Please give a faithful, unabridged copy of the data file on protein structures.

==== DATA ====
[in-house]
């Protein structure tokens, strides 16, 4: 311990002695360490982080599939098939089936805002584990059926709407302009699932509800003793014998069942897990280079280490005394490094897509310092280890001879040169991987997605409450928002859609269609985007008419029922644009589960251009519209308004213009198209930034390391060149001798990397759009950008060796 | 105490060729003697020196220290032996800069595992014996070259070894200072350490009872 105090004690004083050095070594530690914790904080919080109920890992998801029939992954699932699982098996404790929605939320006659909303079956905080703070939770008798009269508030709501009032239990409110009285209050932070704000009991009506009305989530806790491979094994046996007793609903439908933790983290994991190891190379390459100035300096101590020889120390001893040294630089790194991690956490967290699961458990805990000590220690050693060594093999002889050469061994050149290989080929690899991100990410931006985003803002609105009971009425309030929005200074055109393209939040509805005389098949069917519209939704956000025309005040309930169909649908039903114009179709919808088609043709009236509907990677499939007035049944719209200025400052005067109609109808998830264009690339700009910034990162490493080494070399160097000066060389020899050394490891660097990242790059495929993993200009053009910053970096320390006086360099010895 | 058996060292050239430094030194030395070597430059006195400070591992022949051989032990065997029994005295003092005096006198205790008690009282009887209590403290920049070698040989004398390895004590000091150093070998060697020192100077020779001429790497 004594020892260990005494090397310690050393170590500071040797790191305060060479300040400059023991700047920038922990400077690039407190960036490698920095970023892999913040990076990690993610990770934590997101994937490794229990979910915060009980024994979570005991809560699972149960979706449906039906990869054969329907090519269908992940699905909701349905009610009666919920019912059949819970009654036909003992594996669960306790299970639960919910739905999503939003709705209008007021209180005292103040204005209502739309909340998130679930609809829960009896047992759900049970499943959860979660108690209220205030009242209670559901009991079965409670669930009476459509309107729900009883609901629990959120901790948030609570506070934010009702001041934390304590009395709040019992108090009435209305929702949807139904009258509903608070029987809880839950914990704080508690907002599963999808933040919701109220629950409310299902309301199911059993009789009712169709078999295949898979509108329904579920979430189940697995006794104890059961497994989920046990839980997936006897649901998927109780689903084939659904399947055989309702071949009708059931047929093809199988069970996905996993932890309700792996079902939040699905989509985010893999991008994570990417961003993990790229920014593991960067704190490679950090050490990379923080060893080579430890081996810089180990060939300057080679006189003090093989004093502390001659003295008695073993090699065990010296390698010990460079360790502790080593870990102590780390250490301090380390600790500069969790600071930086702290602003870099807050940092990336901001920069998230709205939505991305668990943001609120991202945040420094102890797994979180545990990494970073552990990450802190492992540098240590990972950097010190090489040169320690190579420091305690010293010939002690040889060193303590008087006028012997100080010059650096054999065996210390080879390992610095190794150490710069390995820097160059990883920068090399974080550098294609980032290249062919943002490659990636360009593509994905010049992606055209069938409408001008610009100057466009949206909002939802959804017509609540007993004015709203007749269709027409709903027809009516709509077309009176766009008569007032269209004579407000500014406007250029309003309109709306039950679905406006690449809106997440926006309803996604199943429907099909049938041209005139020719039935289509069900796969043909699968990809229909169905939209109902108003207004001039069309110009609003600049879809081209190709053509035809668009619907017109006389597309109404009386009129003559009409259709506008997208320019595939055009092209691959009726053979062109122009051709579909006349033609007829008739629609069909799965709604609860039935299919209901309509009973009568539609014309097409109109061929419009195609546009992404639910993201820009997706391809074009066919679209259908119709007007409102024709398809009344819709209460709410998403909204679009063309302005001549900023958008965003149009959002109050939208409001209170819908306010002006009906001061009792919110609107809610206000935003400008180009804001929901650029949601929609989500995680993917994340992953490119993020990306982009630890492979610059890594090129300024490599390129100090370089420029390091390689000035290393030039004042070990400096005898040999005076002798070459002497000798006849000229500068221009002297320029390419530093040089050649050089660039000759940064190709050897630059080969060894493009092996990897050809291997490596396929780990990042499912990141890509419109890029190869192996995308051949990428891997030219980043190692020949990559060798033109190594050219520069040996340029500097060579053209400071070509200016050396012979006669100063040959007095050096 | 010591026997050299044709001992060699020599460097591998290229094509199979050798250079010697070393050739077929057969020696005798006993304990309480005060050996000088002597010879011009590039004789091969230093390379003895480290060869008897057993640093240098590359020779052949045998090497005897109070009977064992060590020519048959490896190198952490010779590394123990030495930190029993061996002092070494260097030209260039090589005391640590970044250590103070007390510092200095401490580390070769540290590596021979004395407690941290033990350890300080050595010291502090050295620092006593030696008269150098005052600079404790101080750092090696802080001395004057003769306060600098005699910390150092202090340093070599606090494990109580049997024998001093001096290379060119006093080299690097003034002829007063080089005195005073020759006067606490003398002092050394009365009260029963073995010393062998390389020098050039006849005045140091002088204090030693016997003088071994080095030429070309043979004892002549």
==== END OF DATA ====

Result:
[in-house]
């Protein structure tokens, strides 16, 4: 311990002695360490982080599939098939089936805002584990059926709407302009699932509800003793014998069942897990280079280490005394490094897509310092280890001879040169991987997605409450928002859609269609985007008419029922644009589960251009519209308004213009198209930034390391060149001798990397759009950008060796 | 105490060729003697020196220290032996800069595992014996070259070894200072350490009872 105090004690004083050095070594530690914790904080919080109920890992998801029939992954699932699982098996404790929605939320006659909303079956905080703070939770008798009269508030709501009032239990409110009285209050932070704000009991009506009305989530806790491979094994046996007793609903439908933790983290994991190891190379390459100035300096101590020889120390001893040294630089790194991690956490967290699961458990805990000590220690050693060594093999002889050469061994050149290989080929690899991100990410931006985003803002609105009971009425309030929005200074055109393209939040509805005389098949069917519209939704956000025309005040309930169909649908039903114009179709919808088609043709009236509907990677499939007035049944719209200025400052005067109609109808998830264009690339700009910034990162490493080494070399160097000066060389020899050394490891660097990242790059495929993993200009053009910053970096320390006086360099010895 | 058996060292050239430094030194030395070597430059006195400070591992022949051989032990065997029994005295003092005096006198205790008690009282009887209590403290920049070698040989004398390895004590000091150093070998060697020192100077020779001429790497 004594020892260990005494090397310690050393170590500071040797790191305060060479300040400059023991700047920038922990400077690039407190960036490698920095970023892999913040990076990690993610990770934590997101994937490794229990979910915060009980024994979570005991809560699972149960979706449906039906990869054969329907090519269908992940699905909701349905009610009666919920019912059949819970009654036909003992594996669960306790299970639960919910739905999503939003709705209008007021209180005292103040204005209502739309909340998130679930609809829960009896047992759900049970499943959860979660108690209220205030009242209670559901009991079965409670669930009476459509309107729900009883609901629990959120901790948030609570506070934010009702001041934390304590009395709040019992108090009435209305929702949807139904009258509903608070029987809880839950914990704080508690907002599963999808933040919701109220629950409310299902309301199911059993009789009712169709078999295949898979509108329904579920979430189940697995006794104890059961497994989920046990839980997936006897649901998927109780689903084939659904399947055989309702071949009708059931047929093809199988069970996905996993932890309700792996079902939040699905989509985010893999991008994570990417961003993990790229920014593991960067704190490679950090050490990379923080060893080579430890081996810089180990060939300057080679006189003090093989004093502390001659003295008695073993090699065990010296390698010990460079360790502790080593870990102590780390250490301090380390600790500069969790600071930086702290602003870099807050940092990336901001920069998230709205939505991305668990943001609120991202945040420094102890797994979180545990990494970073552990990450802190492992540098240590990972950097010190090489040169320690190579420091305690010293010939002690040889060193303590008087006028012997100080010059650096054999065996210390080879390992610095190794150490710069390995820097160059990883920068090399974080550098294609980032290249062919943002490659990636360009593509994905010049992606055209069938409408001008610009100057466009949206909002939802959804017509609540007993004015709203007749269709027409709903027809009516709509077309009176766009008569007032269209004579407000500014406007250029309003309109709306039950679905406006690449809106997440926006309803996604199943429907099909049938041209005139020719039935289509069900796969043909699968990809229909169905939209109902108003207004001039069309110009609003600049879809081209190709053509035809668009619907017109006389597309109404009386009129003559009409259709506008997208320019595939055009092209691959009726053979062109122009051709579909006349033609007829008739629609069909799965709604609860039935299919209901309509009973009568539609014309097409109109061929419009195609546009992404639910993201820009997706391809074009066919679209259908119709007007409102024709398809009344819709209460709410998403909204679009063309302005001549900023958008965003149009959002109050939208409001209170819908306010002006009906001061009792919110609107809610206000935003400008180009804001929901650029949601929609989500995680993917994340992953490119993020990306982009630890492979610059890594090129300024490599390129100090370089420029390091390689000035290393030039004042070990400096005898040999005076002798070459002497000798006849000229500068221009002297320029390419530093040089050649050089660039000759940064190709050897630059080969060894493009092996990897050809291997490596396929780990990042499912990141890509419109890029190869192996995308051949990428891997030219980043190692020949990559060798033109190594050219520069040996340029500097060579053209400071070509200016050396012979006669100063040959007095050096 | 010591026997050299044709001992060699020599460097591998290229094509199979050798250079010697070393050739077929057969020696005798006993304990309480005060050996000088002597010879011009590039004789091969230093390379003895480290060869008897057993640093240098590359020779052949045998090497005897109070009977064992060590020519048959490896190198952490010779590394123990030495930190029993061996002092070494260097030209260039090589005391640590970044250590103070007390510092200095401490580390070769540290590596021979004395407690941290033990350890300080050595010291502090050295620092006593030696008269150098005052600079404790101080750092090696802080001395004057003769306060600098005699910390150092202090340093070599606090494990109580049997024998001093001096290379060119006093080299690097003034002829007063080089005195005073020759006067606490003398002092050394009365009260029963073995010393062998390389020098050039006849005045140091002088204090030693016997003088071994080095030429070309043979004892002549």